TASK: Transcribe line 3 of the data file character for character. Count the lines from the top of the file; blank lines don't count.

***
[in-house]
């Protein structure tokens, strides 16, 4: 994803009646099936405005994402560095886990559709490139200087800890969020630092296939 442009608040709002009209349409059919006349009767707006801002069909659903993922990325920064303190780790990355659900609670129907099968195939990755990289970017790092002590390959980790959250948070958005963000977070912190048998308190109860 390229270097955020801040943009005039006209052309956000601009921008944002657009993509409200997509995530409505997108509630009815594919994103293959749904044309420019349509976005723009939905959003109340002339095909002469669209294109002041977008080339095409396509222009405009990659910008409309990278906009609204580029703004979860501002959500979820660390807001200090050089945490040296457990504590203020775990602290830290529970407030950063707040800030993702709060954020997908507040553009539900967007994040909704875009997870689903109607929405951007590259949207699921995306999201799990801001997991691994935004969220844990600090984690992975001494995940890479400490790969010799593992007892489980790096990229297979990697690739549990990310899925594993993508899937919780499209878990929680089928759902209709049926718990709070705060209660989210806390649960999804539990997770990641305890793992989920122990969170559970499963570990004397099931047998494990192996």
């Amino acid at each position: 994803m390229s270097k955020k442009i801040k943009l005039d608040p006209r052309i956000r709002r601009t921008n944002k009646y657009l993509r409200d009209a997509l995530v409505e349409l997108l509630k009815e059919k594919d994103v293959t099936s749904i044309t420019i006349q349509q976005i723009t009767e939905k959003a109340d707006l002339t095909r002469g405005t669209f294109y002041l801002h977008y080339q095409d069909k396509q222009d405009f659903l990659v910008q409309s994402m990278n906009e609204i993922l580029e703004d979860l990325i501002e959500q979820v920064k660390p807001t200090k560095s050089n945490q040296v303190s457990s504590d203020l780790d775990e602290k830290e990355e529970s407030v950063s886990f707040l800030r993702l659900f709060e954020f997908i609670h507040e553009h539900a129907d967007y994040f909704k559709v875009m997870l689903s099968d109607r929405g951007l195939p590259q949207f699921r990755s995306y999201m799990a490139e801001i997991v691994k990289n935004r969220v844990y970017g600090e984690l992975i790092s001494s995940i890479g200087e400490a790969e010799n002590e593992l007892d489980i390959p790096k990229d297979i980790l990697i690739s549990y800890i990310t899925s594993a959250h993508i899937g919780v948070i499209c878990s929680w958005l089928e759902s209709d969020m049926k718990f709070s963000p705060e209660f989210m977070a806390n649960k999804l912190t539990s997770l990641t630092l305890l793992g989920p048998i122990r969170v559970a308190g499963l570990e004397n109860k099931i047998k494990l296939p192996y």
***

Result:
């Amino acid at each position: 994803m390229s270097k955020k442009i801040k943009l005039d608040p006209r052309i956000r709002r601009t921008n944002k009646y657009l993509r409200d009209a997509l995530v409505e349409l997108l509630k009815e059919k594919d994103v293959t099936s749904i044309t420019i006349q349509q976005i723009t009767e939905k959003a109340d707006l002339t095909r002469g405005t669209f294109y002041l801002h977008y080339q095409d069909k396509q222009d405009f659903l990659v910008q409309s994402m990278n906009e609204i993922l580029e703004d979860l990325i501002e959500q979820v920064k660390p807001t200090k560095s050089n945490q040296v303190s457990s504590d203020l780790d775990e602290k830290e990355e529970s407030v950063s886990f707040l800030r993702l659900f709060e954020f997908i609670h507040e553009h539900a129907d967007y994040f909704k559709v875009m997870l689903s099968d109607r929405g951007l195939p590259q949207f699921r990755s995306y999201m799990a490139e801001i997991v691994k990289n935004r969220v844990y970017g600090e984690l992975i790092s001494s995940i890479g200087e400490a790969e010799n002590e593992l007892d489980i390959p790096k990229d297979i980790l990697i690739s549990y800890i990310t899925s594993a959250h993508i899937g919780v948070i499209c878990s929680w958005l089928e759902s209709d969020m049926k718990f709070s963000p705060e209660f989210m977070a806390n649960k999804l912190t539990s997770l990641t630092l305890l793992g989920p048998i122990r969170v559970a308190g499963l570990e004397n109860k099931i047998k494990l296939p192996y």